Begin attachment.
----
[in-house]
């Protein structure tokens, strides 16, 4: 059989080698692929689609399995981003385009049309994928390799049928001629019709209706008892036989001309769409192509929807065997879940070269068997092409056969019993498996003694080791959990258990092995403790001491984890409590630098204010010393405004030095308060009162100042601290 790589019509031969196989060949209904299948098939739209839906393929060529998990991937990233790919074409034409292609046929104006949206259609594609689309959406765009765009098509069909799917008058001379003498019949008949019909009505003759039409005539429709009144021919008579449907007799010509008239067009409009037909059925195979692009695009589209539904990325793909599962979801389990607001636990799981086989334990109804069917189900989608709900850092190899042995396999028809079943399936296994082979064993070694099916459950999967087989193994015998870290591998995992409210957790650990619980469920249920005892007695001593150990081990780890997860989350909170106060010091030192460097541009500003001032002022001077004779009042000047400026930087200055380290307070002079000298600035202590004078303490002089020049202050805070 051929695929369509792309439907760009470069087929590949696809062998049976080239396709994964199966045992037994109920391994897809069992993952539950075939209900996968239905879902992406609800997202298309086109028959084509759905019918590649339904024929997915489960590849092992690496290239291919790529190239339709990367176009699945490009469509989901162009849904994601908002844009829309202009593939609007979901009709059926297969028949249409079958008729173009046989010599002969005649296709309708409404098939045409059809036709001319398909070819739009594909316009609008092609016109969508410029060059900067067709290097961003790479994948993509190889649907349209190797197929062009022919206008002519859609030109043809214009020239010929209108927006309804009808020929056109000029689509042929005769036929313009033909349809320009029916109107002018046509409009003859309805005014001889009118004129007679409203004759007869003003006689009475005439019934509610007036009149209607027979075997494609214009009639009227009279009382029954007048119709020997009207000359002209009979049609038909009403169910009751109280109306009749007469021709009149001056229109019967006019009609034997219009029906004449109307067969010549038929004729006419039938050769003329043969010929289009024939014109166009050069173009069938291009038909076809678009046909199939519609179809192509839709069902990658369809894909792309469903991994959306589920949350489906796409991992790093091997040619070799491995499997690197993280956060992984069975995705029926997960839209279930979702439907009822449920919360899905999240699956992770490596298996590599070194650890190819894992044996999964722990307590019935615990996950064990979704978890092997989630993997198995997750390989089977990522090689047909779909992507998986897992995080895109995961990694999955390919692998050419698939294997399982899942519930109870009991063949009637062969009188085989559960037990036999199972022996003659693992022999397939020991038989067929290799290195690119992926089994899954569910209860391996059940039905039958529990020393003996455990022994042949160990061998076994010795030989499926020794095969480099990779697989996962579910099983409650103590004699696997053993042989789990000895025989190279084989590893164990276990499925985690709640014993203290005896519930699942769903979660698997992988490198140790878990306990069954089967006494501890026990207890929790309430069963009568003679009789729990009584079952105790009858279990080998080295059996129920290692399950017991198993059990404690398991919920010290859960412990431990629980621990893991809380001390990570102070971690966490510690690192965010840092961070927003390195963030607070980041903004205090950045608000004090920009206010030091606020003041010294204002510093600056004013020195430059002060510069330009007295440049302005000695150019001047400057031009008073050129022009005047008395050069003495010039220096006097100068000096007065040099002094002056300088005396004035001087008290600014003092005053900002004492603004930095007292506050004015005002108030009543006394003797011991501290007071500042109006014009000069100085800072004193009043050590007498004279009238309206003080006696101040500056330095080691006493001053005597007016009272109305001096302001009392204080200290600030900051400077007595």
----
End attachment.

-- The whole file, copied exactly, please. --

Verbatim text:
[in-house]
């Protein structure tokens, strides 16, 4: 059989080698692929689609399995981003385009049309994928390799049928001629019709209706008892036989001309769409192509929807065997879940070269068997092409056969019993498996003694080791959990258990092995403790001491984890409590630098204010010393405004030095308060009162100042601290 790589019509031969196989060949209904299948098939739209839906393929060529998990991937990233790919074409034409292609046929104006949206259609594609689309959406765009765009098509069909799917008058001379003498019949008949019909009505003759039409005539429709009144021919008579449907007799010509008239067009409009037909059925195979692009695009589209539904990325793909599962979801389990607001636990799981086989334990109804069917189900989608709900850092190899042995396999028809079943399936296994082979064993070694099916459950999967087989193994015998870290591998995992409210957790650990619980469920249920005892007695001593150990081990780890997860989350909170106060010091030192460097541009500003001032002022001077004779009042000047400026930087200055380290307070002079000298600035202590004078303490002089020049202050805070 051929695929369509792309439907760009470069087929590949696809062998049976080239396709994964199966045992037994109920391994897809069992993952539950075939209900996968239905879902992406609800997202298309086109028959084509759905019918590649339904024929997915489960590849092992690496290239291919790529190239339709990367176009699945490009469509989901162009849904994601908002844009829309202009593939609007979901009709059926297969028949249409079958008729173009046989010599002969005649296709309708409404098939045409059809036709001319398909070819739009594909316009609008092609016109969508410029060059900067067709290097961003790479994948993509190889649907349209190797197929062009022919206008002519859609030109043809214009020239010929209108927006309804009808020929056109000029689509042929005769036929313009033909349809320009029916109107002018046509409009003859309805005014001889009118004129007679409203004759007869003003006689009475005439019934509610007036009149209607027979075997494609214009009639009227009279009382029954007048119709020997009207000359002209009979049609038909009403169910009751109280109306009749007469021709009149001056229109019967006019009609034997219009029906004449109307067969010549038929004729006419039938050769003329043969010929289009024939014109166009050069173009069938291009038909076809678009046909199939519609179809192509839709069902990658369809894909792309469903991994959306589920949350489906796409991992790093091997040619070799491995499997690197993280956060992984069975995705029926997960839209279930979702439907009822449920919360899905999240699956992770490596298996590599070194650890190819894992044996999964722990307590019935615990996950064990979704978890092997989630993997198995997750390989089977990522090689047909779909992507998986897992995080895109995961990694999955390919692998050419698939294997399982899942519930109870009991063949009637062969009188085989559960037990036999199972022996003659693992022999397939020991038989067929290799290195690119992926089994899954569910209860391996059940039905039958529990020393003996455990022994042949160990061998076994010795030989499926020794095969480099990779697989996962579910099983409650103590004699696997053993042989789990000895025989190279084989590893164990276990499925985690709640014993203290005896519930699942769903979660698997992988490198140790878990306990069954089967006494501890026990207890929790309430069963009568003679009789729990009584079952105790009858279990080998080295059996129920290692399950017991198993059990404690398991919920010290859960412990431990629980621990893991809380001390990570102070971690966490510690690192965010840092961070927003390195963030607070980041903004205090950045608000004090920009206010030091606020003041010294204002510093600056004013020195430059002060510069330009007295440049302005000695150019001047400057031009008073050129022009005047008395050069003495010039220096006097100068000096007065040099002094002056300088005396004035001087008290600014003092005053900002004492603004930095007292506050004015005002108030009543006394003797011991501290007071500042109006014009000069100085800072004193009043050590007498004279009238309206003080006696101040500056330095080691006493001053005597007016009272109305001096302001009392204080200290600030900051400077007595």